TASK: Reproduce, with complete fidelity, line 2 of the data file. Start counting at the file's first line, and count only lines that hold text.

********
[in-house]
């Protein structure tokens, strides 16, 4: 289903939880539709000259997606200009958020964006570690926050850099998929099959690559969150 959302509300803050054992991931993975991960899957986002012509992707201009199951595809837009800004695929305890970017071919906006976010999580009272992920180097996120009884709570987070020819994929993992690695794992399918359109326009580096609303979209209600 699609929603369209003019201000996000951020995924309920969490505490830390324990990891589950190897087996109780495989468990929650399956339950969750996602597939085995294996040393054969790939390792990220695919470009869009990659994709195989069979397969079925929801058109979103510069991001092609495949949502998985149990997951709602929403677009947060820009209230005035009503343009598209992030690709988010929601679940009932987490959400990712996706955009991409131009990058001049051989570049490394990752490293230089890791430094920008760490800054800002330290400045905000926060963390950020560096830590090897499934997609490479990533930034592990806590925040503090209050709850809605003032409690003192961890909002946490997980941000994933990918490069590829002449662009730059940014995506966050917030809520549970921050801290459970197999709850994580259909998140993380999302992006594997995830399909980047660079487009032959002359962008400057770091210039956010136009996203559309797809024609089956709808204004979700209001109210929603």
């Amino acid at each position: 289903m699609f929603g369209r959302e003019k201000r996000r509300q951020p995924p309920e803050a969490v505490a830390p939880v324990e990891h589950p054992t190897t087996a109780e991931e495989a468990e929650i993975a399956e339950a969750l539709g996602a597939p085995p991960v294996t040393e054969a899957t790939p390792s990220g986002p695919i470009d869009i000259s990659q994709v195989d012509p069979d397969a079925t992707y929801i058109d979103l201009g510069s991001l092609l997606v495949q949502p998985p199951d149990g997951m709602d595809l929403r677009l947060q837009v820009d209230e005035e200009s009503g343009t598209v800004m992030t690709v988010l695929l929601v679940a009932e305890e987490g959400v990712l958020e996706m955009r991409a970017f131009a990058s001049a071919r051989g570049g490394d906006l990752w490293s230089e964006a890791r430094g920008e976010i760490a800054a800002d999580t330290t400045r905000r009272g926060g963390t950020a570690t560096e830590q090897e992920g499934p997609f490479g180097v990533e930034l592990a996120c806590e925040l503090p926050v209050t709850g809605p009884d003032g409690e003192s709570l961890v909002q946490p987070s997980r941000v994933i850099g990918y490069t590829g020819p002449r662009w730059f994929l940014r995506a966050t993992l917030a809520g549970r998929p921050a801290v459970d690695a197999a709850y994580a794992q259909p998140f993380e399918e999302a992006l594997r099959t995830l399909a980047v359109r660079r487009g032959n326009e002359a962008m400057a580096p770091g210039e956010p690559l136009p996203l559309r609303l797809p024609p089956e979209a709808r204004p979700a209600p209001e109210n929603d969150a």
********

């Protein structure tokens, strides 16, 4: 289903939880539709000259997606200009958020964006570690926050850099998929099959690559969150 959302509300803050054992991931993975991960899957986002012509992707201009199951595809837009800004695929305890970017071919906006976010999580009272992920180097996120009884709570987070020819994929993992690695794992399918359109326009580096609303979209209600 699609929603369209003019201000996000951020995924309920969490505490830390324990990891589950190897087996109780495989468990929650399956339950969750996602597939085995294996040393054969790939390792990220695919470009869009990659994709195989069979397969079925929801058109979103510069991001092609495949949502998985149990997951709602929403677009947060820009209230005035009503343009598209992030690709988010929601679940009932987490959400990712996706955009991409131009990058001049051989570049490394990752490293230089890791430094920008760490800054800002330290400045905000926060963390950020560096830590090897499934997609490479990533930034592990806590925040503090209050709850809605003032409690003192961890909002946490997980941000994933990918490069590829002449662009730059940014995506966050917030809520549970921050801290459970197999709850994580259909998140993380999302992006594997995830399909980047660079487009032959002359962008400057770091210039956010136009996203559309797809024609089956709808204004979700209001109210929603």